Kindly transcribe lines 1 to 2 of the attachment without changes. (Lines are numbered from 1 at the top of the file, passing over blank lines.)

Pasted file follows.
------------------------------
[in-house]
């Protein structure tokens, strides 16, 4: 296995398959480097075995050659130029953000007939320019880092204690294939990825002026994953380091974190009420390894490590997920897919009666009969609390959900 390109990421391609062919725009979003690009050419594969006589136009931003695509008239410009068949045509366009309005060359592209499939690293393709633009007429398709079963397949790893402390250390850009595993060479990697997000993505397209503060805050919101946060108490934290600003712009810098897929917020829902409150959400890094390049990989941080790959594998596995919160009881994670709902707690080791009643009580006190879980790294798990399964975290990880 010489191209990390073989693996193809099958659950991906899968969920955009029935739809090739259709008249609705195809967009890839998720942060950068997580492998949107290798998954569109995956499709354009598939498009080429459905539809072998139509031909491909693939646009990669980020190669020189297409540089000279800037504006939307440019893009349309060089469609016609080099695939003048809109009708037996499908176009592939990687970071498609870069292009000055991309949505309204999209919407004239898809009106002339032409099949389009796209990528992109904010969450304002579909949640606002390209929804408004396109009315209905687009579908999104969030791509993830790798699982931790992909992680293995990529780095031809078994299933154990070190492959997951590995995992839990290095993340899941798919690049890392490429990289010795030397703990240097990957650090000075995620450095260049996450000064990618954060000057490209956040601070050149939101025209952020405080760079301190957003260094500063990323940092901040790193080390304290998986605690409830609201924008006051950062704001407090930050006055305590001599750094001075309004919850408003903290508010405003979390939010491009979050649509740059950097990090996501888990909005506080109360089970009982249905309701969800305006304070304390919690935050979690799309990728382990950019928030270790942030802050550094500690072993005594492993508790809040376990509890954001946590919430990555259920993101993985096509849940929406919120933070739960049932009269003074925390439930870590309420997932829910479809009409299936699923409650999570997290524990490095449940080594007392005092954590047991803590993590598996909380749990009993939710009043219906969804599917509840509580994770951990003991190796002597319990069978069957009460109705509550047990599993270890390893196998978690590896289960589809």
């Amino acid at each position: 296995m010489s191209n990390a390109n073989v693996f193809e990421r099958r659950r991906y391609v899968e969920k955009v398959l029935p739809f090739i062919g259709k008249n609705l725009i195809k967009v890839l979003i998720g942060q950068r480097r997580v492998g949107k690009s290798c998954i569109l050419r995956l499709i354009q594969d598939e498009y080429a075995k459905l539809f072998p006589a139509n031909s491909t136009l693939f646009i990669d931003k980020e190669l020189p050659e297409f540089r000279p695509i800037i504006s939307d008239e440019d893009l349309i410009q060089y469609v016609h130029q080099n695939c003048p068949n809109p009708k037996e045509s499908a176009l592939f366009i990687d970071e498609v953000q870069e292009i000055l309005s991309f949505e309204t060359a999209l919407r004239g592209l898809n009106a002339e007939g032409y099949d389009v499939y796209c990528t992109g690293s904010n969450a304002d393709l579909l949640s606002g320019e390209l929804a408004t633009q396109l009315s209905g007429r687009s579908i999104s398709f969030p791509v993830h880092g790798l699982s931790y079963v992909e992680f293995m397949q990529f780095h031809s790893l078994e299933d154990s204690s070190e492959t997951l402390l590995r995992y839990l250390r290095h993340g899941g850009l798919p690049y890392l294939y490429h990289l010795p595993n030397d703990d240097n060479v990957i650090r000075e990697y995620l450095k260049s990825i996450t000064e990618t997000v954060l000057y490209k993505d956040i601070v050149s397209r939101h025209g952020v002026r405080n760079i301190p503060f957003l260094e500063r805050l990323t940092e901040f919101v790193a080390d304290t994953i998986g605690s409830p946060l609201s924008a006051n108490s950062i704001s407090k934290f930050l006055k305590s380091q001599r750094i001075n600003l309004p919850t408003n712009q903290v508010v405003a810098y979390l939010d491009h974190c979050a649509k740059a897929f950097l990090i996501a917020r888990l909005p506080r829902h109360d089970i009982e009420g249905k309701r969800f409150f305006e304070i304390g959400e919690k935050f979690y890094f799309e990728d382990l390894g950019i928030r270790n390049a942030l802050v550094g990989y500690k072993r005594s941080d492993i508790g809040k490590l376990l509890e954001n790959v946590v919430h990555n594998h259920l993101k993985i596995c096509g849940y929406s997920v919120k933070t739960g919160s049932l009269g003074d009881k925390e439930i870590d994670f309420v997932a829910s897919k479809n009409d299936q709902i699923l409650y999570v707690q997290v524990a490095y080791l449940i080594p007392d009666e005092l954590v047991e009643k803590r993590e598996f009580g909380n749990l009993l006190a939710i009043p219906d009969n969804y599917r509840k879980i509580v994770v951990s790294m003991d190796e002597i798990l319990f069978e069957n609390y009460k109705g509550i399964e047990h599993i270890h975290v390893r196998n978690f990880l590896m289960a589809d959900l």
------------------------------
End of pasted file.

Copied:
[in-house]
């Protein structure tokens, strides 16, 4: 296995398959480097075995050659130029953000007939320019880092204690294939990825002026994953380091974190009420390894490590997920897919009666009969609390959900 390109990421391609062919725009979003690009050419594969006589136009931003695509008239410009068949045509366009309005060359592209499939690293393709633009007429398709079963397949790893402390250390850009595993060479990697997000993505397209503060805050919101946060108490934290600003712009810098897929917020829902409150959400890094390049990989941080790959594998596995919160009881994670709902707690080791009643009580006190879980790294798990399964975290990880 010489191209990390073989693996193809099958659950991906899968969920955009029935739809090739259709008249609705195809967009890839998720942060950068997580492998949107290798998954569109995956499709354009598939498009080429459905539809072998139509031909491909693939646009990669980020190669020189297409540089000279800037504006939307440019893009349309060089469609016609080099695939003048809109009708037996499908176009592939990687970071498609870069292009000055991309949505309204999209919407004239898809009106002339032409099949389009796209990528992109904010969450304002579909949640606002390209929804408004396109009315209905687009579908999104969030791509993830790798699982931790992909992680293995990529780095031809078994299933154990070190492959997951590995995992839990290095993340899941798919690049890392490429990289010795030397703990240097990957650090000075995620450095260049996450000064990618954060000057490209956040601070050149939101025209952020405080760079301190957003260094500063990323940092901040790193080390304290998986605690409830609201924008006051950062704001407090930050006055305590001599750094001075309004919850408003903290508010405003979390939010491009979050649509740059950097990090996501888990909005506080109360089970009982249905309701969800305006304070304390919690935050979690799309990728382990950019928030270790942030802050550094500690072993005594492993508790809040376990509890954001946590919430990555259920993101993985096509849940929406919120933070739960049932009269003074925390439930870590309420997932829910479809009409299936699923409650999570997290524990490095449940080594007392005092954590047991803590993590598996909380749990009993939710009043219906969804599917509840509580994770951990003991190796002597319990069978069957009460109705509550047990599993270890390893196998978690590896289960589809």